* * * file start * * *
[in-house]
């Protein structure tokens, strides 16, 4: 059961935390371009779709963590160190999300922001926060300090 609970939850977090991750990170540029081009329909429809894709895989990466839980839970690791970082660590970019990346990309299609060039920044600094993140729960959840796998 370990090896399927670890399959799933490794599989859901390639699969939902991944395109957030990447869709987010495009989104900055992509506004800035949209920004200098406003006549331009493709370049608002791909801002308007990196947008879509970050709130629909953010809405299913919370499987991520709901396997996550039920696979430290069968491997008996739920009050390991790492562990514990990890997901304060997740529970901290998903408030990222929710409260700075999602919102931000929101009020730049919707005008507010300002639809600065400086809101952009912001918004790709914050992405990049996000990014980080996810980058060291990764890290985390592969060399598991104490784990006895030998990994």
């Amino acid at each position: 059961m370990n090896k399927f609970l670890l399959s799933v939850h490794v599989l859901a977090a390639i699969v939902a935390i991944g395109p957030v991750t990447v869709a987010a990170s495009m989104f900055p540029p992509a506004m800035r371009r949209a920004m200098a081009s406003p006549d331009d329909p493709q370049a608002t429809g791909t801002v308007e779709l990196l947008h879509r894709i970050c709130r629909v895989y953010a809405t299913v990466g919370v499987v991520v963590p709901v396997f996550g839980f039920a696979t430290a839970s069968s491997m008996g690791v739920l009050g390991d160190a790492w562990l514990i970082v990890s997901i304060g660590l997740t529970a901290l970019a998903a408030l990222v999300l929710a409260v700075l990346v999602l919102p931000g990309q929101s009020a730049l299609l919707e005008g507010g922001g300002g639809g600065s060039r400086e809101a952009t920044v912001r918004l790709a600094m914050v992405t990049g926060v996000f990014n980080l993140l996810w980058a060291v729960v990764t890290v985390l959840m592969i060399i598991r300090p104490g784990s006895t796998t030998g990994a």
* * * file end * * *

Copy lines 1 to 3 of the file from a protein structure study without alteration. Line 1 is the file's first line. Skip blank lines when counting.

[in-house]
């Protein structure tokens, strides 16, 4: 059961935390371009779709963590160190999300922001926060300090 609970939850977090991750990170540029081009329909429809894709895989990466839980839970690791970082660590970019990346990309299609060039920044600094993140729960959840796998 370990090896399927670890399959799933490794599989859901390639699969939902991944395109957030990447869709987010495009989104900055992509506004800035949209920004200098406003006549331009493709370049608002791909801002308007990196947008879509970050709130629909953010809405299913919370499987991520709901396997996550039920696979430290069968491997008996739920009050390991790492562990514990990890997901304060997740529970901290998903408030990222929710409260700075999602919102931000929101009020730049919707005008507010300002639809600065400086809101952009912001918004790709914050992405990049996000990014980080996810980058060291990764890290985390592969060399598991104490784990006895030998990994």
């Amino acid at each position: 059961m370990n090896k399927f609970l670890l399959s799933v939850h490794v599989l859901a977090a390639i699969v939902a935390i991944g395109p957030v991750t990447v869709a987010a990170s495009m989104f900055p540029p992509a506004m800035r371009r949209a920004m200098a081009s406003p006549d331009d329909p493709q370049a608002t429809g791909t801002v308007e779709l990196l947008h879509r894709i970050c709130r629909v895989y953010a809405t299913v990466g919370v499987v991520v963590p709901v396997f996550g839980f039920a696979t430290a839970s069968s491997m008996g690791v739920l009050g390991d160190a790492w562990l514990i970082v990890s997901i304060g660590l997740t529970a901290l970019a998903a408030l990222v999300l929710a409260v700075l990346v999602l919102p931000g990309q929101s009020a730049l299609l919707e005008g507010g922001g300002g639809g600065s060039r400086e809101a952009t920044v912001r918004l790709a600094m914050v992405t990049g926060v996000f990014n980080l993140l996810w980058a060291v729960v990764t890290v985390l959840m592969i060399i598991r300090p104490g784990s006895t796998t030998g990994a």